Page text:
Satellite constellations were first conceptualized in 1945 by Clarke (1966) who proposed a continuous global coverage constellation consisting of three geostationary Earth orbit (GEO) satellites. The street-of-coverage (SOC) constellation pattern (Luders 1961) as well as Walker star and Walker-Delta constellation patterns (Walker 1971;Ballard 1980) are the most well-known constellation designs for global or zonal coverage. The Flower constellation is a relatively recent discovery that has many potential applications (Mortari et al. 2004). There have also been studies on reducing the number of satellites for continuous global coverage (Beste 1978;Draim 1985;Adams & Rider 1987). A regional coverage constellation has become an option to consider as the types and purposes of space missions become more diversified. The evolution of small or microsatellite technology has resulted in an increasing number of constellation missions for commercial, scientific, or military purposes. The mission objectives are changing from global and general to local and specific. Thus, it can be useful for stakeholders to be able to design and construct a regional coverage constellation that solely focuses on the mission’s specific ground targets (Lee et al. 2019).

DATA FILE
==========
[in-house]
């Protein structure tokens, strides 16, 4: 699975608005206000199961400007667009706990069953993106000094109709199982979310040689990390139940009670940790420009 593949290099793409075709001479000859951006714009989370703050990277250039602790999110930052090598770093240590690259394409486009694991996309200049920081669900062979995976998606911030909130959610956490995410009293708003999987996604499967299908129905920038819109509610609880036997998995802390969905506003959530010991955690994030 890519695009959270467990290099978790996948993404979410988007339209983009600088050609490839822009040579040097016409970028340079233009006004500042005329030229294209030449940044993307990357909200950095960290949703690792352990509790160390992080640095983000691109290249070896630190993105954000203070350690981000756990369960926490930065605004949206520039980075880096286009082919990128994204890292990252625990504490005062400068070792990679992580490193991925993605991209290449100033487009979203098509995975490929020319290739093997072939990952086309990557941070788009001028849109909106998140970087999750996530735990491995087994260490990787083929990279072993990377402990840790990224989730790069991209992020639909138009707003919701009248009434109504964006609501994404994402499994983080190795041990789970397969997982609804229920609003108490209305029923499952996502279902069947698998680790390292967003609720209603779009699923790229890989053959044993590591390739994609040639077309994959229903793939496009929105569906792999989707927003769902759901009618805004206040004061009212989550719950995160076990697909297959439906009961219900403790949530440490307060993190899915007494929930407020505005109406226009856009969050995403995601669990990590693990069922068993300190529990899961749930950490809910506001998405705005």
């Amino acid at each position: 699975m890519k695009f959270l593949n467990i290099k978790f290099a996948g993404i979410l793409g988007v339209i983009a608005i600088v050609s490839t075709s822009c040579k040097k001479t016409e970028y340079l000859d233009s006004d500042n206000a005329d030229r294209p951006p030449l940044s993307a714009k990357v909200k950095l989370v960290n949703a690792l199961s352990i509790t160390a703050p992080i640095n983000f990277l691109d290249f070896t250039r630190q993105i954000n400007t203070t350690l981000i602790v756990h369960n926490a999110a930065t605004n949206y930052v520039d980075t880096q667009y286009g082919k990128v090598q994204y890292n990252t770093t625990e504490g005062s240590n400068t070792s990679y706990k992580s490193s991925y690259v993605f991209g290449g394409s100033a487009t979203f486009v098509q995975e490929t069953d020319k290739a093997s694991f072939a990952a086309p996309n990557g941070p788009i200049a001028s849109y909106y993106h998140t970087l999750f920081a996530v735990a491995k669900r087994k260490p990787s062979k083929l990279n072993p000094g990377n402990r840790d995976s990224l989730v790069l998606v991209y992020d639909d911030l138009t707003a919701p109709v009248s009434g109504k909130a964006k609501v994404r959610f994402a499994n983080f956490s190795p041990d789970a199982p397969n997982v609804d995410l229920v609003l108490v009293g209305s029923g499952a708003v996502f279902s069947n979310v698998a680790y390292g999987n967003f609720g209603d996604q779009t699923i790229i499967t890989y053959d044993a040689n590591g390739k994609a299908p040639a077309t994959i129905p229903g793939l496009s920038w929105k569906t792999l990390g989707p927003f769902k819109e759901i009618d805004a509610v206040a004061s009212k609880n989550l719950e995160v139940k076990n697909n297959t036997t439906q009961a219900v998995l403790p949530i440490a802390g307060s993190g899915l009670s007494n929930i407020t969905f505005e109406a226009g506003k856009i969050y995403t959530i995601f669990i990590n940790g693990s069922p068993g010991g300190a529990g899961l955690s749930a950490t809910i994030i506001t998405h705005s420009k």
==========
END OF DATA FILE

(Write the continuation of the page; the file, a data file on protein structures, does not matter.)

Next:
Most of the traditional regional coverage satellites were operated on a GEO or geosynchronous orbit so that a specific area could be serviced with a small number of satellites. However, these days, a low Earth orbit (LEO) is the most common choice for microsatellites because of the lower launch cost and the restricted performance of microsatellites. Unfortunately, a LEO not only has a smaller instant coverage range than higher orbits but it is also unable to take advantage of the high eccentricity that provides useful dynamic and geometric features for observing specific local regions. Unlike the Molniya or highly elliptical orbits with a large semi-major axis, it would be risky to choose a high eccentricity orbit for a LEO microsatellite constellation because it would decay faster and have a shorter lifespan. Therefore, in contrast to the traditional design approach, a regional coverage microsatellite constellation needs to be designed for its specific mission objectives while embracing these limitations.